Today’s prompt in the 30 Day Self Harm Awareness Challenge asks
Have you tried to stop in the past? What are you doing differently this time?
In the past, I have tried to stop self harming many times. The first concerted effort was in late 1999, seven or so years after I had first self harmed. Tired of what I was doing, tired of my life, tired of the darkness that overwhelmed me, I embarked on a quest to see as much of Scotland as I could. The plan was to distract myself with the beauty of this majestic country. For a few weeks it worked, but after settling into a backpacker hostel and looking for work to fill the coffers, the urges of the past resurfaced. Rather than cut to self harm, I made the ill-fated decision to start smoking, thus replacing one self harm act with another. But I didn’t cut. I didn’t hit. I didn’t burn. For nearly twelve long months – taking in three months in Canada – I didn’t injure myself in any way, shape or form.
Then I started college. Then Rachel killed herself. Then my depression returned with a vengeance. I started self-harming again in October 2000 and kept up a sustained routine of self harming behaviour for three long, painful months. But that New Year I met Louise, and soon after, fell in love. This simple act of human emotion was enough for me to reapply myself to becoming self harm free, and although difficult, with Louise’s help I succeeded in my attempt. For four long years I remained self harm free, in fact, for the duration of our relationship I only self harmed on three occasions. Once in 2004 and twice in 2006, not long before our relationship ended, which triggered a return to self harming.
By late 2006 I was self harming on an almost daily basis. My friends had no idea. My girlfriend, Kathy, had no idea. But it no longer held the appeal it once did. I wasn’t receiving the same release. When I self harmed it wasn’t easing my emotional distress, it was increasing it, so I made the conscious effort to once again rid myself of this practice. It was hard, and painful, to go cold turkey, but by the time of my birthday I was self harm free and remained self harm free for several months, until a mental breakdown struck my soul and rendered any chance of remaining self harm free impossible.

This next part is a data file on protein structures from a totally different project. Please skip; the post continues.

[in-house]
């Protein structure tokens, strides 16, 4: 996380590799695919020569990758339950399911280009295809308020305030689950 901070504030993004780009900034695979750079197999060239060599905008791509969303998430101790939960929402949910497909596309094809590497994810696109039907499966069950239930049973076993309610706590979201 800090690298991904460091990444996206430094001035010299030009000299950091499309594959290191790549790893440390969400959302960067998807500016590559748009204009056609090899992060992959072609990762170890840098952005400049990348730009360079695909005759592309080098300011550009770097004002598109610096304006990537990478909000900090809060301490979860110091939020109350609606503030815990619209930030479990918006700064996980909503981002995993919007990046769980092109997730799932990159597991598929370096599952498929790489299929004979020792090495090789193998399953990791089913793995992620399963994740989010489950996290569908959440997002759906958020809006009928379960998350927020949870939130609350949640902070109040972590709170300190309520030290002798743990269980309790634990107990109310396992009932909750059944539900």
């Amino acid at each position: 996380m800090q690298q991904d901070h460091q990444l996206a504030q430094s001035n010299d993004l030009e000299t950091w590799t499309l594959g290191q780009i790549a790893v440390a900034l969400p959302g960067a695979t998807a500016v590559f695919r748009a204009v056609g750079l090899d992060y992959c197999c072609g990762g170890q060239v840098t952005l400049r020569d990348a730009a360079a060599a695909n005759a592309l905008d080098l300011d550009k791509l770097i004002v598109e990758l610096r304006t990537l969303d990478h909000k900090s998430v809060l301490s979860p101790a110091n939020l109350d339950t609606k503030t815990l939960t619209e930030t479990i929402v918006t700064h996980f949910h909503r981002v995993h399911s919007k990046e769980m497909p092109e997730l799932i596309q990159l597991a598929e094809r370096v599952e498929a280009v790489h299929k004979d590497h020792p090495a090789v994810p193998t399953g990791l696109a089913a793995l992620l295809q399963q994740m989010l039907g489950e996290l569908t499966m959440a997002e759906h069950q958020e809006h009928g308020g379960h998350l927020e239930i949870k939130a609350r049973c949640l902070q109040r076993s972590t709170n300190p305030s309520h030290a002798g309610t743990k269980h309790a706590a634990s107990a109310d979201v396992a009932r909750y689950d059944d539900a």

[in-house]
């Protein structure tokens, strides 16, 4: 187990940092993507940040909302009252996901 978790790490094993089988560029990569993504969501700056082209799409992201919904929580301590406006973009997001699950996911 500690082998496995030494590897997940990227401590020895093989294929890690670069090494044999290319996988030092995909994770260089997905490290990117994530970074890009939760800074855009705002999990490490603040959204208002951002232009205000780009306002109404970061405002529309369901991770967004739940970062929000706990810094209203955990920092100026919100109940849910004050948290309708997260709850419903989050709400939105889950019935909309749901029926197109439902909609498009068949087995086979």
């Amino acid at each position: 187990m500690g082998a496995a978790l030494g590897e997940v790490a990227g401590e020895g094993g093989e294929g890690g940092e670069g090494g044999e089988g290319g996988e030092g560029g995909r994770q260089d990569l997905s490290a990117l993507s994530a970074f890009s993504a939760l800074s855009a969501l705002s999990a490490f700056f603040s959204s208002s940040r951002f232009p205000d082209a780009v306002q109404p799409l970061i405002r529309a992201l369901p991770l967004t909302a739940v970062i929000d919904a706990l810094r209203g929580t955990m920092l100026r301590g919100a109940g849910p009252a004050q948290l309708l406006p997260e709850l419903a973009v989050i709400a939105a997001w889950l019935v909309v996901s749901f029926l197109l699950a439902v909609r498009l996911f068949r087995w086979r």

Throughout 2007 I self harmed frequently. Sometimes several times a day. I hit. I cut. I burnt myself. I did anything and everything I could to relinquish the emotional pain I had found myself in. It wasn’t until the latter months of that year, when Samantha rekindled our friendship on Facebook, when I was beginning my blogging journey, that I was ‘stable’ enough to once again return to a self harm free way of life.
This effort was short-lived. By mid 2008 I was self harming on a semi-regular basis, seeking emotional release through cutting and hitting. It was something that I hated doing, but it was something that I had worked into my routine, the only way I could live was to self harm. Throughout the year I self harmed in spite of hypomanic episodes, periods of anhedonia and a blossoming relationship. I continued self harming throughout the early months of 2009, and when homelessness hit, I knew my chances of remaining self harm free were next to none. For three long years I self harmed frequently. Occasionally I drew on myself in an effort to minimize the cutting, but I always returned to this blissful release to ease the trauma I was living through.
When my homeless ended in 2012, I made another attempt to quit my self harming behaviour. For a while it worked. But the stress of living way below the poverty line took its toll and I returned to self harming in order to cope with my meager life. 2013 rolled into 2014 and self harm had once again become the norm. In fact, by the middle of 2014, my self harm was worse than during my homeless years. It was a daily routine. A highlight of my day. But then, as I had attempted several times in the past, I decided I needed to quit this behaviour.
My dalliance with physical illness helped. The pancreatitis and resultant cyst caused me so much physical pain that I didn’t need to inflict any more upon my person. But what helped more was my fervent desire to succeed. I was more determined than ever to remain self harm free. I restocked my self harm safety box. I armed myself with a myriad of coping mechanisms. Whenever the urge arose to self harm I would turn to my box and play with the contents until the urge had passed. I still do to this day. Over eight months self harm free and I remain as determined as ever to never self harm again.
I’m not really doing anything different. The safety box is a new coping skill that I haven’t used in the past, but the rest, the distraction, the determination, the self belief, the smoking, are all things that I have tried during every period I had tried to give up my addiction in the past. Perhaps not having any new mechanisms will mean that I will once again fail to remain self harm free. But I’ve never had this much determination, this much self belief that I can succeed, so hopefully these emotions will guide me to success.
Only time will tell.